Jesline with (from left), Yumi Watanabe, Bright Vision Hospital (BVH) Occupational TherapIst, Prof Lee Kheng Hock, BVH Medical Director, Ms Margaret Lee, SingHealth Community Hospitals (SCH) Chief Executive Officer (CEO) and Ms Tan Bee Yee, SCH Head of Allied Health
Winning the Healthcare Humanity Awards 2019 could be one of the highlights of Jesline Leong Yoke Sim's career as a Senior Occupational Therapy Assistant at Bright Vision Hospital (BVH), but that wasn't the reason she switched to a career in healthcare.
Six years is a long time. But when Jesline saw the opportunity to become a stay-home mum and be a part of her children’s growth, she chose to put a halt to her promising 11-year career in accountancy.
So when the time came for her to return to the workforce, Jesline made another important decision – she chose to switch to become a therapy assistant. There was a demand for healthcare professionals at that time, and she was inspired by the chance to communicate meaningfully with the elderly.
Her new journey excited her, but at the same time she was worried about the challenges that she will face.
“It was a huge change with lots of uncertainties in the new horizon for me.”
Jesline on stage receiving the Healthcare Humanity Awards 2019
Being a therapy assistant for palliative patients would not be an easy feat. Jesline owes her success to the positive rapport that she has built with BVH staff and patients. Having since been in healthcare for five years, she has learnt a lot by interacting with and understanding her colleagues and patients. Some lessons are harder than others.
“I once encountered a patient who had a large sacral wound that was not healing well and started to emit a foul smell.
He had to be placed in an isolation room, which caused him to quickly became angry and depressed,” she shared.
To vent, the patient would frequently let out his frustration on her team – shouting or swearing at them.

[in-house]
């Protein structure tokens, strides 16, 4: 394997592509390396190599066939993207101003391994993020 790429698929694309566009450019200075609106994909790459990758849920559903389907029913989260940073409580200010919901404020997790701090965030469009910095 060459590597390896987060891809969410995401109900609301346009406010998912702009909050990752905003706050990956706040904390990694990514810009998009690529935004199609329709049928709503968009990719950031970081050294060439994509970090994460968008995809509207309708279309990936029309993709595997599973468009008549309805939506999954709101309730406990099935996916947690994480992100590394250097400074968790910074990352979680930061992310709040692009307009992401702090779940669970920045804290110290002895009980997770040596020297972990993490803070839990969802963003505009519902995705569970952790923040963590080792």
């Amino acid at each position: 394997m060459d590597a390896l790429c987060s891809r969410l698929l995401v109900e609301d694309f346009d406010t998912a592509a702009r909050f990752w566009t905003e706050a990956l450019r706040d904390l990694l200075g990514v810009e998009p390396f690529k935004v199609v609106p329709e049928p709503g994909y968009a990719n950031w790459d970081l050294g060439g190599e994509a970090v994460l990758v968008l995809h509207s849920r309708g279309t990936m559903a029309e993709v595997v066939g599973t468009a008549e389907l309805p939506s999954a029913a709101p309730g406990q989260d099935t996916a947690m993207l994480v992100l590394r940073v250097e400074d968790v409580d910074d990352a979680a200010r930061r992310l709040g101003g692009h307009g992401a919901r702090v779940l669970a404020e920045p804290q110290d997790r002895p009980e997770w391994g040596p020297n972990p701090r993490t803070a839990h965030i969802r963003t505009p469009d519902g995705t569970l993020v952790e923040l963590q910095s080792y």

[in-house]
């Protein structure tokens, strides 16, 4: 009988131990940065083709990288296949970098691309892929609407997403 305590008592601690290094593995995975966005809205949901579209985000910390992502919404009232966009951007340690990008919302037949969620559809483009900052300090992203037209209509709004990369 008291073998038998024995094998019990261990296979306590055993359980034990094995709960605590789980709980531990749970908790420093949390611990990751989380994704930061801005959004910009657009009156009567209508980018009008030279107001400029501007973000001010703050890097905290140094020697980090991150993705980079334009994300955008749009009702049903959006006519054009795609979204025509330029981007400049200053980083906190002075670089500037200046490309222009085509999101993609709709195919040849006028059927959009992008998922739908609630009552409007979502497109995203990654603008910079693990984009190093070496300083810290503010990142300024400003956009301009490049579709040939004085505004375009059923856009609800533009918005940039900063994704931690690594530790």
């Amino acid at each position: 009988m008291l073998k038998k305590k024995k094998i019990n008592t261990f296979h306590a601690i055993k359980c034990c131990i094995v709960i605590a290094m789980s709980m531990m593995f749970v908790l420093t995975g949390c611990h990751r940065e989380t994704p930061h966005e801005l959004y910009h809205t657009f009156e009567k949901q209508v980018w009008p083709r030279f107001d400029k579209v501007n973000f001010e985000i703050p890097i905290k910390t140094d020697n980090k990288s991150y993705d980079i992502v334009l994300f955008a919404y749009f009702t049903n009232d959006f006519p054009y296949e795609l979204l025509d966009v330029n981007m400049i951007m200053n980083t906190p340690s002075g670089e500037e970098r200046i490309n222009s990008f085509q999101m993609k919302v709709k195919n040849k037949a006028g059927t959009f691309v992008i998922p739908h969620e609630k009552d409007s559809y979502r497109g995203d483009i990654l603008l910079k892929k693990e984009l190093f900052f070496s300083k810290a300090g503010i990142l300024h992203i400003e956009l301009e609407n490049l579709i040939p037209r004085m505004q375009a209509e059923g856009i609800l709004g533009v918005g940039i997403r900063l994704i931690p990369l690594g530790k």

But Jesline did not give up. She knew that the smell was bothering the patient and was the source of his distress.
Things started to change when she brought an aromatherapy diffuser in the patient’s room. It eventually helped the patient to calm down. Over time, he started to take part in various activities and even enjoyed his stay at BVH.
Jesline’s encounter with this patient made her reflect on her actions. She learnt that it is important to build a good rapport with patients. Having a good relationship with them allows her to understand their feelings and improve the care she can give.
Winning the AwardHer passion and positive attitude towards patient care set Jesline aside from her peers and got her the Healthcare Humanitarian Award 2019.
“I am honoured to receive the award. It is also a good chance for the public to recognise our efforts in palliative care,” she shared.
She encourages others to go beyond their call of duty in order to engage their patients. Every patient needs a little assurance and comfort, especially in a palliative setting. Even the littlest things we do can make a difference.
“No matter what we do, do it to the very best and sincerely,” she advised.*The Healthcare Humanity Award is given to outstanding healthcare workers who are inspirational role models for going the extra miles. It alsoserves to underscore that healthcare is a noble profession and not merely a job.
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